AGM - Advanced Topics in Normalizing Flows - 1x1 convolution

Filled notebook: View on Github Open In Collab
Authors: Cyril Hsu


The Glow, a flow-based generative model extends the previous invertible generative models, NICE and RealNVP, and simplifies the architecture by replacing the reverse permutation operation on the channel ordering with Invertible 1x1 Convolutions. Glow is famous for being the one of the first flow-based models that works on high resolution images and enables manipulation in latent space. Let’s have a look at the interactive demonstration from OpenAI.


Glow consists of a series of steps of flow. Each step of flow comprises Actnorm followed by an Invertible 1×1 Convolution, and finally a Coupling Layer.


Actnorm performs an affine transformation with a scale and bias parameter per channel, similar to that of batch normalization, but works on mini-batch size 1. The statistics (mean and std), however, are only calculated once to initialize the scale and bias parameters.

Invertible 1×1 Convolution with equal number of input and output channels is a generalization of any permutation of the channel ordering. Recall the operation between layers of the RealNVP flow, the ordering of channels is switched so that all the data dimensions have a chance to be mixed. 1x1 convolution is proposed to replace this fixed permutation with a learned invertible operation.

Coupling Layer is a powerful reversible transformation where the forward function, the reverse function and the logdeterminant are computationally efficient. The design is the same as in RealNVP.


In this tutorial, we will be focusing on the implementation of invertible 1x1 convolution layer.

Invertible 1x1 convolution

Given an input of shape \(H\times W\times C\) applied with a 1x1 convolution with \(C\) filters, meaning the output tensor shape is also going to be \(H\times W\times C\). Thus, each layer has a set of weights \(W\) with \(C\times C\) values. The forward operation acts just like a typical convolution, while the inverse operation can be computed by simply applying a convolution with \(W^{-1}\) weights.


Enough descriptions! Now let’s take a look at the code.

import torch
from torch import nn
from torch.nn import functional as F

class InvConv2d(nn.Module):
    def __init__(self, in_channel):

        weight = torch.randn(in_channel, in_channel)
        # use the Q matrix from QR decomposition as the initial weight to make sure it's invertible
        q, _ = torch.qr(weight)
        weight = q.unsqueeze(2).unsqueeze(3)
        self.weight = nn.Parameter(weight)

    def forward(self, input, logdet, reverse=False):
        _, _, height, width = input.shape

        # You can also use torch.slogdet(self.weight)[1] to summarize the operations below\n",
        dlogdet = (
            height * width * torch.log(torch.abs(torch.det(self.weight.squeeze())))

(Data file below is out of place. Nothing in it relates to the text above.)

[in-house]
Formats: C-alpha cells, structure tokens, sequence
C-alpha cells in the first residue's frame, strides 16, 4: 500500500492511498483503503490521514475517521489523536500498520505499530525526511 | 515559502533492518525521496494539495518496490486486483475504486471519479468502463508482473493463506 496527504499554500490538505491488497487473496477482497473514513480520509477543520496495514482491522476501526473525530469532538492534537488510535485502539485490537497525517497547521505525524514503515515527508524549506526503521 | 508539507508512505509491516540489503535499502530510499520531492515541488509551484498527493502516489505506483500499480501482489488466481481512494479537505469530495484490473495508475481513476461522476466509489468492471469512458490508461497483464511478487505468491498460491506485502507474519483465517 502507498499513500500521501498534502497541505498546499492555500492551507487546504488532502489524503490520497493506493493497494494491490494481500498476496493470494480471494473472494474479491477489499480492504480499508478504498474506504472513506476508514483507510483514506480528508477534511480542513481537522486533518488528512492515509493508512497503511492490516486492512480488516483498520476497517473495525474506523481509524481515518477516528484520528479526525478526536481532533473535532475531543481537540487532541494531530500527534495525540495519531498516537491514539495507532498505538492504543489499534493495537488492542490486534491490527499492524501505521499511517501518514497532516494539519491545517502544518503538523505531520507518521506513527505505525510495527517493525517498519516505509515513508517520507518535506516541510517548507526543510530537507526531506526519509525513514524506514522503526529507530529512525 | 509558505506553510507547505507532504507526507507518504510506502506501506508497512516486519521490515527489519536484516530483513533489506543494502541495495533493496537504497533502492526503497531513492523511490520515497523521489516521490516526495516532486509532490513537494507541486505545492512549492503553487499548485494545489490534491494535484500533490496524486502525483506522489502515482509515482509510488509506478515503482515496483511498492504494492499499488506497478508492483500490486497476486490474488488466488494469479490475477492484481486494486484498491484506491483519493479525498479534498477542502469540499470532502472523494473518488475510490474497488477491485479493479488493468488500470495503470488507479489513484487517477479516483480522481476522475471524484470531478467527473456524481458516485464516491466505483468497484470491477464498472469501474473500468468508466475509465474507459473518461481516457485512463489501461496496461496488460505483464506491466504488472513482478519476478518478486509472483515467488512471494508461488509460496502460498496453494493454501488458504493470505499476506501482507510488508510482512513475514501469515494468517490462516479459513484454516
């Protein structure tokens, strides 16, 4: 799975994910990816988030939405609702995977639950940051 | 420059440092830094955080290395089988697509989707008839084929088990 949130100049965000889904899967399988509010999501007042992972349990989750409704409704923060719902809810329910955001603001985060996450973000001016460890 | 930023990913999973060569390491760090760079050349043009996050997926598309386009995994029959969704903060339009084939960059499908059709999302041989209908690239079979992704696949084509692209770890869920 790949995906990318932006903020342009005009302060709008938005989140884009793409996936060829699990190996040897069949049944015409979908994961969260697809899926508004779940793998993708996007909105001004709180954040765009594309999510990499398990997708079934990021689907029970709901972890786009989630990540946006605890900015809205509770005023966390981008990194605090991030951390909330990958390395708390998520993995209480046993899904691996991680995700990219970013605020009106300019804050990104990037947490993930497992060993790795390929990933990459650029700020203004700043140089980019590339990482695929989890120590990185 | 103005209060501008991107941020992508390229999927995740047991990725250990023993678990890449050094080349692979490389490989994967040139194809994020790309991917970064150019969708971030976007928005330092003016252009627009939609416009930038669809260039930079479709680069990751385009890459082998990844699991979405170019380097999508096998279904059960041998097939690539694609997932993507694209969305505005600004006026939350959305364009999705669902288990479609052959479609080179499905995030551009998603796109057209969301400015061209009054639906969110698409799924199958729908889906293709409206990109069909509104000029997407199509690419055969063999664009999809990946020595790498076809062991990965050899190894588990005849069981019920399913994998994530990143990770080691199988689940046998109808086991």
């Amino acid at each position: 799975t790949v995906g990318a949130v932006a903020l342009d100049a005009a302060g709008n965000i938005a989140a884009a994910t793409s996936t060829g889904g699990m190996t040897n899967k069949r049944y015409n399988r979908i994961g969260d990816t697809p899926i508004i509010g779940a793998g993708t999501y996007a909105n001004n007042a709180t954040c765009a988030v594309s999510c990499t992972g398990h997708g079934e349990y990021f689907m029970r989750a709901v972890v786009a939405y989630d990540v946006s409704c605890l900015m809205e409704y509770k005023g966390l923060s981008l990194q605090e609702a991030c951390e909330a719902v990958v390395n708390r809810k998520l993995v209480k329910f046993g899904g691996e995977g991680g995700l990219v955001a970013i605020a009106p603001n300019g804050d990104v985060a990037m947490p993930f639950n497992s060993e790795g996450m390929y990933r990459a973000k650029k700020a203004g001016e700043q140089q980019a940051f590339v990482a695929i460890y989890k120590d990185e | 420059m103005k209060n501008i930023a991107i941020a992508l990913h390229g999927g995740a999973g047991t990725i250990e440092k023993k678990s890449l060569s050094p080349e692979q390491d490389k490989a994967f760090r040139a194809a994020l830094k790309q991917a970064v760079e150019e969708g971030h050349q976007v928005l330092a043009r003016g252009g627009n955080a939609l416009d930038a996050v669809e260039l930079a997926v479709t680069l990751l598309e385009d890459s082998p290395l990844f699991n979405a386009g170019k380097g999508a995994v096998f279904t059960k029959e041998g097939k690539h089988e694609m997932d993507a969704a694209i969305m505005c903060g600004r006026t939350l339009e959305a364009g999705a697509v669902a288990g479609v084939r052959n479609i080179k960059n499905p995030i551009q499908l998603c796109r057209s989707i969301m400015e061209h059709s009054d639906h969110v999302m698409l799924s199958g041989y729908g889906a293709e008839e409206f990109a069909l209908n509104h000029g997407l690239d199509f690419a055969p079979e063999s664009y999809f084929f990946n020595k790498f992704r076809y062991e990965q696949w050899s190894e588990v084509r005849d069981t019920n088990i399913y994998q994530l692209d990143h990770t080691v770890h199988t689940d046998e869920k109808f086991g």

if not reverse:
            out = F.conv2d(input, self.weight)
            logdet = logdet + dlogdet

            out = F.conv2d(input, self.weight.squeeze().inverse().unsqueeze(2).unsqueeze(3))
            logdet = logdet - dlogdet

        return out, logdet

Note that to calculate the determinant of \(W\) could be computationally expensive, thus there’s also an implementation which utilizes LU decomposition to speed up, as suggested in the Glow paper.

The idea is to parameterizing \(W\) directly in its LU decomposition:

\[W = PL(U + \text{diag}(s)),\]

where \(P\) is a permutation matrix, \(L\) is a lower triangular matrix with ones on the diagonal, \(U\) is an upper triangular matrix with zeros on the diagonal, and \(s\) is a vector.

The log-determinant is then simply:

\[\log | \det(W)| = \sum \left(\log |s|\right)\]

Please check out the link above for the implementation.

A small pitfall

As you might notice, there’s an inverse operation for the weight \(W\) involved when the 1x1 convolution is forwarding reversely. As a result, an error can occur when the weight \(W\) is not invertible, even though it seldom happens.

To our best knowledge, there’s no elegant solution to address this, but an easy way to workaround: If this happens unfortunately during the training, one can try to restart from the recent checkpoint.

A complete flow block

Now we have the Invertible 1x1 Convolution. Together with the aforementioned Actnorm and Coupling Layer, we are ready to try out the power of the Glow by plugging the block into the model we had in the NFs tutorial!

class ActNorm(nn.Module):
    def __init__(self, in_channel):

        self.loc = nn.Parameter(torch.zeros(1, in_channel, 1, 1))
        self.log_scale = nn.Parameter(torch.zeros(1, in_channel, 1, 1))
        self.register_buffer("initialized", torch.tensor(0, dtype=torch.uint8))

    def initialize(self, input):

        with torch.no_grad():
            flatten = input.permute(1, 0, 2, 3).contiguous().view(input.shape[1], -1)
            mean = (
                .permute(1, 0, 2, 3)
            std = (
                .permute(1, 0, 2, 3)


    def forward(self, input, logdet, reverse=False):
        _, _, height, width = input.shape

        if self.initialized.item() == 0:

        dlogdet = height * width * torch.sum(self.log_scale)

        if not reverse:
            logdet += dlogdet
            return self.log_scale.exp() * (input + self.loc), logdet

            dlogdet *= -1
            logdet += dlogdet
            return input / self.log_scale.exp() - self.loc, logdet

A sample code for Actnorm is provided above.

As for Coupling Layer, please refer to the one in the NFs tutorial.


We’ve learned an advanced flow-based layer from the Glow model, an Invertible 1x1 convolution, which is adapted from the typical 1x1 convolution layers.